Who is a customer

April 27, 2020

A customer is the key person in any business. You’re in business with the aim to serve the customers what they want and bring them to satisfaction grounds for every product released. So, businesses rely on customers for their survival in a case that they drive incomes; without them, businesses have nothing to offer. Mostly, pressures of competition between businesses and other companies dictate that customers must be at the center of everything that a business does. There are determined measures that companies aggressively aim at in attracting more customers or clients either by increased advertisement of products or by lowering prices to expand customer bases. As a business owner, you stand to focus around the wants of a client and providing it, it will keep them coming back.

Customers are often the consumers. In other words, they are often the ultimate users. The terms ‘customers’ and ‘consumers’ mean the same thing if the person who buys something also consumes it and uses it. Customers, unlike vendors or resellers, are usually (but not always) the end users of any good or service that they have paid for. Even though the two terms have similarity, there is a basic difference. Customers are human beings, companies, or entities that purchase goods and services. As soon as customers consume what they purchased, they are also consumers. For us to group anybody as a consumer, there must be some consumption or usage.

It has to do with the shifting balance of influence between the companies that produce the goods, the retailers that stock and distribute them, and the consumers who are counted on to buy what’s provided. We must know and realize that we’re in an entirely new season. Today, the story goes that the customer finally runs the town.

For many years, the world largely belonged to the manufacturing and marketing companies that took over the needs of consumers through promotion and product development: They sold, you bought. But a few decades ago, there was a transition in which power went to the retailers. The major retailers controlled what was found in the stores and what appeared on the shelves and thereby determined what was readily obtainable for the shopper to buy.

But now we’re told that we’re in an entirely new season called the “new normal” when neither the manufacturer nor the retailer is in control. Today, the story goes to say that the customer finally runs the town.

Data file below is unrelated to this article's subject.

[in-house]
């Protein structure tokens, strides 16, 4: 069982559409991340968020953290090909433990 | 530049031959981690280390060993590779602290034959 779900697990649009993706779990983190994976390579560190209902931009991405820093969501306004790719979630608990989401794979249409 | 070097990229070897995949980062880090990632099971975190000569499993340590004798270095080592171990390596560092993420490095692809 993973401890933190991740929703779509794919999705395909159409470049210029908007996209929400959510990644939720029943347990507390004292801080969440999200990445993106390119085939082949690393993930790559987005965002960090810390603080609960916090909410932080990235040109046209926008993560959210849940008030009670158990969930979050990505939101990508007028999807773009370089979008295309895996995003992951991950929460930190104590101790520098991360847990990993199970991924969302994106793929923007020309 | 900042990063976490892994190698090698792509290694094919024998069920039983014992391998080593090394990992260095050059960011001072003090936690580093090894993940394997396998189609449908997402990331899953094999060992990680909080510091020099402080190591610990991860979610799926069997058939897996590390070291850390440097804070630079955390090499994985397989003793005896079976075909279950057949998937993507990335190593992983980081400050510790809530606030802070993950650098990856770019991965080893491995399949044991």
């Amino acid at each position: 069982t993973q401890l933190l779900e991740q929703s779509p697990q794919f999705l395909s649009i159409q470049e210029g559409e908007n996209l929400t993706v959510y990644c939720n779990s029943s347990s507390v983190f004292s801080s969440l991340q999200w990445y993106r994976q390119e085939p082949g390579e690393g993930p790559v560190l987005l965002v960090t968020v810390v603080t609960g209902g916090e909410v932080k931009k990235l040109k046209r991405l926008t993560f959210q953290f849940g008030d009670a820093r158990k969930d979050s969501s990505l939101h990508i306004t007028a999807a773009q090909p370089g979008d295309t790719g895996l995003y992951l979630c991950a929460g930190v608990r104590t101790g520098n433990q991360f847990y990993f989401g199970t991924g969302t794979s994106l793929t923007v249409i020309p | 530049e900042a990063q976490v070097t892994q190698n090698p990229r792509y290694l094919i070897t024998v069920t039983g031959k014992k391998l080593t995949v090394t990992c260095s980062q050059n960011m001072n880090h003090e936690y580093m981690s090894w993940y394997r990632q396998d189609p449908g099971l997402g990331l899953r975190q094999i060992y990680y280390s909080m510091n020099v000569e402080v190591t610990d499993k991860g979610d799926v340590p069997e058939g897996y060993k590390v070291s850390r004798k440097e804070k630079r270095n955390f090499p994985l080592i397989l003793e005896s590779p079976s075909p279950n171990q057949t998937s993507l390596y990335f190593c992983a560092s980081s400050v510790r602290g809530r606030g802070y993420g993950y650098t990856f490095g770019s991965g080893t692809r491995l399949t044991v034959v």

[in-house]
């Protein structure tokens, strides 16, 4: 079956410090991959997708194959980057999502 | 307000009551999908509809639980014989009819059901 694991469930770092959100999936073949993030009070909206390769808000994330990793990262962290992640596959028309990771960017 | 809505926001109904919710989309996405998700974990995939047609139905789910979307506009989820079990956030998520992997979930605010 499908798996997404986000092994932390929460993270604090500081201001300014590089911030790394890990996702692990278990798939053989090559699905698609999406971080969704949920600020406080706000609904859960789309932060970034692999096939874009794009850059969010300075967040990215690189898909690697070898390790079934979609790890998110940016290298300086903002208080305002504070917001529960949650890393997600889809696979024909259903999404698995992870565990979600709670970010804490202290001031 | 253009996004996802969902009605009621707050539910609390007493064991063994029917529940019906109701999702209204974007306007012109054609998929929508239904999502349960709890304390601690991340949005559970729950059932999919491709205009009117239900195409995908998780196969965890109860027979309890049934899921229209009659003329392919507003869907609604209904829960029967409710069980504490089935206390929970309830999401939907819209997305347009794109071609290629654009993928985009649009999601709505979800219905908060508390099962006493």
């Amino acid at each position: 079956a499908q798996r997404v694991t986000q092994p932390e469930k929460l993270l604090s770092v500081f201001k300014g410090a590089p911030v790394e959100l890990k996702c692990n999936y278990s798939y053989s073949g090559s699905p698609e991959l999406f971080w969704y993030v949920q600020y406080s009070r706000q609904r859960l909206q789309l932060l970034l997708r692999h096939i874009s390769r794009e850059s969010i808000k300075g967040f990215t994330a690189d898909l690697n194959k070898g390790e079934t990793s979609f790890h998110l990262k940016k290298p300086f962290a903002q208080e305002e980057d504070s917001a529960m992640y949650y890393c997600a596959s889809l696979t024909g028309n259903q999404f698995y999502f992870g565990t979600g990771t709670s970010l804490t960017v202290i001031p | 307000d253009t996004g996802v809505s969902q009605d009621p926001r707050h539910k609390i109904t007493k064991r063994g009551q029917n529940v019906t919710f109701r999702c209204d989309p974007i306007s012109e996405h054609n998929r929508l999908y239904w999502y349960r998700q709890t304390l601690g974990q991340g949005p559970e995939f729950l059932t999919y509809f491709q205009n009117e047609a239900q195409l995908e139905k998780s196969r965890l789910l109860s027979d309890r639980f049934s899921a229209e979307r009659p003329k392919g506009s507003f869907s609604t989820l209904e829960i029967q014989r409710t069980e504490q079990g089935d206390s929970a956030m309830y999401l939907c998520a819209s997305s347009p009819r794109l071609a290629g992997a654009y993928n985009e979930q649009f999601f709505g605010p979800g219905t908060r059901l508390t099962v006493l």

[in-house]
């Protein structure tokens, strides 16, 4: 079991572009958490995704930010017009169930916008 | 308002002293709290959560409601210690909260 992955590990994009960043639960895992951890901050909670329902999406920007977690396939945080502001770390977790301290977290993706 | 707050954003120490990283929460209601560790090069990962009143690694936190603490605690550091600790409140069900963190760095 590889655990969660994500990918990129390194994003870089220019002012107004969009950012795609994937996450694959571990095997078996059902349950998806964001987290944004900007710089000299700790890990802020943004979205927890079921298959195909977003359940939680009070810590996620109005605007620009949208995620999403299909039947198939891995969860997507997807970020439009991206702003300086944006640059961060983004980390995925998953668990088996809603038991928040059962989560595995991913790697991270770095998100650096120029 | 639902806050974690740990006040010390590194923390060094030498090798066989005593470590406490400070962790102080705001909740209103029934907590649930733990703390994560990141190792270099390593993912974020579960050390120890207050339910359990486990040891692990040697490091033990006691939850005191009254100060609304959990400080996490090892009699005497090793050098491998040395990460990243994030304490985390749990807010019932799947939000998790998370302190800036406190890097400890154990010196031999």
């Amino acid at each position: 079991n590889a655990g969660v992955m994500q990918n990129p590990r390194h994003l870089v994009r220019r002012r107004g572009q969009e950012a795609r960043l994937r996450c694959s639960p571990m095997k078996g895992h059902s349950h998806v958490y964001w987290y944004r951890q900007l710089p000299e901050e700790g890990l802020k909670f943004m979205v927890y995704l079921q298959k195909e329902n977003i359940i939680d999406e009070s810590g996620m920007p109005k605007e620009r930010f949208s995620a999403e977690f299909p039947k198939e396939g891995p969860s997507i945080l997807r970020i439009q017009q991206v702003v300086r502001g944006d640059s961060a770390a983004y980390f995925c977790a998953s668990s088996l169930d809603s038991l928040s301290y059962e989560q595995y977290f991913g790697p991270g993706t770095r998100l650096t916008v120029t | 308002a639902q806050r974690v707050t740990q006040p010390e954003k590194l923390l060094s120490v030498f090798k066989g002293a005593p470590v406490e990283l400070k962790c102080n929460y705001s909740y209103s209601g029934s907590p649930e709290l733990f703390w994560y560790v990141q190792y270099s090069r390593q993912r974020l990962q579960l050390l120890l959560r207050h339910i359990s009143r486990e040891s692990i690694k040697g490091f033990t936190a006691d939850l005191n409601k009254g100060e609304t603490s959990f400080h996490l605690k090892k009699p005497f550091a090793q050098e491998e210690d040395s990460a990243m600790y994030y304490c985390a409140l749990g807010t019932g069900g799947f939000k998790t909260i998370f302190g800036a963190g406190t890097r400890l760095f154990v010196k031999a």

Give them the best. Customers will still want the same thing – the best value for their money. This is what you have to give them. Even before you think of treating them well when they’re buying your products, you should always keep customers in mind when developing new products or offerings. Ask yourself all the time, ‘what will my king (the customer) need or want?’

Know their power. It still holds to be true, you should never offend your customers because it will mean serious loss for your business. In fact, it is truer in today’s economy where customers hold more power thanks to social media. In the past, what made a customer king was their ability to boycott your products and influence others to do the same. Today, social media upgrades that power. Negative words about your company or your brand can spread a lot faster over the web.



And speaking of complaints, talk about what can happen when you don’t look after your customers and the reports turns into bad press. We have never been more connected than we are today, what was once a case of people sharing a bad situation with 10 friends now can potentially be a post going viral though social media highlighting your poor service to millions of people.


You know this one right! So much money is wasted on trying to attract new customers to a business when all you really needed to do was to keep the existing customers happy. This works well in two ways, one clearly when you keep your original customers you reduce the need to acquire more. The second way it works is by giving them a great customer experience they can work positively for you through word of mouth.


I don’t know of any businesses that do not have a customer of some sort and in some form. They may be internal customers working for your business or the more traditional customer who purchases from you. Regardless, they are important, you need them and the success of your business or your role in the business depends on them! A great practice to get into is asking yourself – “who is my customer here?” and then plan your action accordingly.

Whatever industry you are in, whatever business you run, your customers and would-be customers will always be one of your most valuable stakeholders. How well you treat them will have a large impact on your business. They are the kings ruling over the affairs of your kingdom business.


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